A bench trial brought by the mother of 12-year-old Akeem Manago resulted in a $200,000 judgement in favor of Akeem. The case was brought by Akeem’s mother, April Pritchett. Akeem suffered permanent scars, pain and suffering and loss of normal life resulting in this judgment. Akeem was treated for his burns at Cook County’s Stroger Hospital, which accumulated $79,572 in bills. In the bench trial judgment, there was no award for medical expenses, although the hospital bills were presented to the judge by stipulation of the parties.

Pritchett faced liability for Akeem’s hospital bills under the Family Expense Statute. However, the court ruled that the defendants in the case were not liable for health-care damages because “no evidence was adduced to establish that April Pritchett had any expectation that she had to pay any of the $79,572 back to Stroger Hospital.”

The county nevertheless asserted a hospital lien against the $200,000 judgment based on Section 10(a) of the Health Care Services Lien Act.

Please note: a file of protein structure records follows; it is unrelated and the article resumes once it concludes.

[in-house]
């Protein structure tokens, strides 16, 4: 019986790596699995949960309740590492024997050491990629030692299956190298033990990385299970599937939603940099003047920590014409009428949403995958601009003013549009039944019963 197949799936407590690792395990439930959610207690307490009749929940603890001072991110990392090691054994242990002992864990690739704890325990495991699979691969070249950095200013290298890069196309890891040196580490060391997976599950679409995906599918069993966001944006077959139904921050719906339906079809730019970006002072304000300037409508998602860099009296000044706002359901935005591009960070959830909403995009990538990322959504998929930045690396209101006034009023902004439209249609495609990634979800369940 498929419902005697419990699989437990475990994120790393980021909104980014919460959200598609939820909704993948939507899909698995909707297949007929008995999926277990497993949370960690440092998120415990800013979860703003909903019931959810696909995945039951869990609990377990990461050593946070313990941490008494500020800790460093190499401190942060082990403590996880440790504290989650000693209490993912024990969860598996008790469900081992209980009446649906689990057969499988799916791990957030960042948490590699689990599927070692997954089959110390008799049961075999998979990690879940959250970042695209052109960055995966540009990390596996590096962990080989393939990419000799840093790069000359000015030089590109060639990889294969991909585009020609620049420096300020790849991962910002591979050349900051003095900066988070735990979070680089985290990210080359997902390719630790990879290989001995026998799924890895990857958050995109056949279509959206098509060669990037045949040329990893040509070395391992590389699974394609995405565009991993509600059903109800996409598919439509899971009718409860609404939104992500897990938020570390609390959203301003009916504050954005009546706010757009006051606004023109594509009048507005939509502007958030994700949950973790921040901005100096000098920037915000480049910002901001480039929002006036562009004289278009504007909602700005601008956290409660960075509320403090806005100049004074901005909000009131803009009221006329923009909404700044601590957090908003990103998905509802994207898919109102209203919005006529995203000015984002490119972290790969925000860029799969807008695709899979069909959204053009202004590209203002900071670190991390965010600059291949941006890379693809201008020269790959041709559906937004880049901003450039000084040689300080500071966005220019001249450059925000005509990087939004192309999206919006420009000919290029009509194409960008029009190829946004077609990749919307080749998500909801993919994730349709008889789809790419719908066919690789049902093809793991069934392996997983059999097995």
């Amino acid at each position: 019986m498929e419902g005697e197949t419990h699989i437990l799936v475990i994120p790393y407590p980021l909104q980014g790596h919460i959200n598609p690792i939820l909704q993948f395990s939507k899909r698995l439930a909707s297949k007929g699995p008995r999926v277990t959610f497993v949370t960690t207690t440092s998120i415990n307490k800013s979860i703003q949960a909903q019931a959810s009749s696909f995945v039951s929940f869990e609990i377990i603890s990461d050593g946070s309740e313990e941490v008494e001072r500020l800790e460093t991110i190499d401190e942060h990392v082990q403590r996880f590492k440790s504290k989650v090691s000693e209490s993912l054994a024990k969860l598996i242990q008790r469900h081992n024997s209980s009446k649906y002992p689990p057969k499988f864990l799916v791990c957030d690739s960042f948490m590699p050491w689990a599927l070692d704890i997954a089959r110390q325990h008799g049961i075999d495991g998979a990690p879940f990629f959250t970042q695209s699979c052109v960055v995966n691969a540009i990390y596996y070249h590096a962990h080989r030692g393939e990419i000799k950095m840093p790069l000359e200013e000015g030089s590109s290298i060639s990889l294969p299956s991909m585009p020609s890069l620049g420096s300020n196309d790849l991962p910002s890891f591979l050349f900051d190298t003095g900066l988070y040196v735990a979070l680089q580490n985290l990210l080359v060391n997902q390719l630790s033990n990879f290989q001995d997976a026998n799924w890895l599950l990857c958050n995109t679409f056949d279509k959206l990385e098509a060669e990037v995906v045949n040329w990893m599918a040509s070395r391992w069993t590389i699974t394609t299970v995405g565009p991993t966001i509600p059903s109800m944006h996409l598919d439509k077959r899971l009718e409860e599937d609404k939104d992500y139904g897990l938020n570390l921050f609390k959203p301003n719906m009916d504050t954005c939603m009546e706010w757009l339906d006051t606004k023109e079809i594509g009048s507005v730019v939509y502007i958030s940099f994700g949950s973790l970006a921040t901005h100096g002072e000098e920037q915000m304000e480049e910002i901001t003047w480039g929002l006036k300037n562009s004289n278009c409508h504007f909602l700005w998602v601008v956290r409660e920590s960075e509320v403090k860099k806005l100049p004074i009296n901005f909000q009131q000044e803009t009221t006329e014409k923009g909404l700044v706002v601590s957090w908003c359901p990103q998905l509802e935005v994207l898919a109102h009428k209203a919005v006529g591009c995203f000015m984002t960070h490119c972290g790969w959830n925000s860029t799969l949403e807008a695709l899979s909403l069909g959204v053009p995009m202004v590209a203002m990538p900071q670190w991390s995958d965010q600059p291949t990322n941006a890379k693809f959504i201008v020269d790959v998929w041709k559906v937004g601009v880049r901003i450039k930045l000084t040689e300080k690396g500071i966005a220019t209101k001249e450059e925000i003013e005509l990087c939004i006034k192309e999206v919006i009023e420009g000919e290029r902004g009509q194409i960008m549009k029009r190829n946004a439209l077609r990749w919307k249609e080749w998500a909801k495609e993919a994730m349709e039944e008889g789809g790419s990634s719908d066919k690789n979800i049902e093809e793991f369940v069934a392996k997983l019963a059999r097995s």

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Mary McNair had knee replacement surgery at Rush University Medical Center. The surgery did not go as expected and left her with permanent injuries. On April 8, 2014, she filed a medical malpractice lawsuit against Rush University Medical Center alleging medical negligence related to the anesthesia and post-anesthesia care. She sought discovery from one of the named respondents in discovery pursuant to the Illinois statute. The respondent in discovery was Dr. Asokumar Buvanendran. The trial judge entered an order requiring written discovery to be answered by July 17, 2014. Dr. Buvanendran filed responses to all of the interrogatories by the date set by the court. Dr. Buvanendran also responded to requests for additional production of documents by the deadline of Aug. 4, 2014.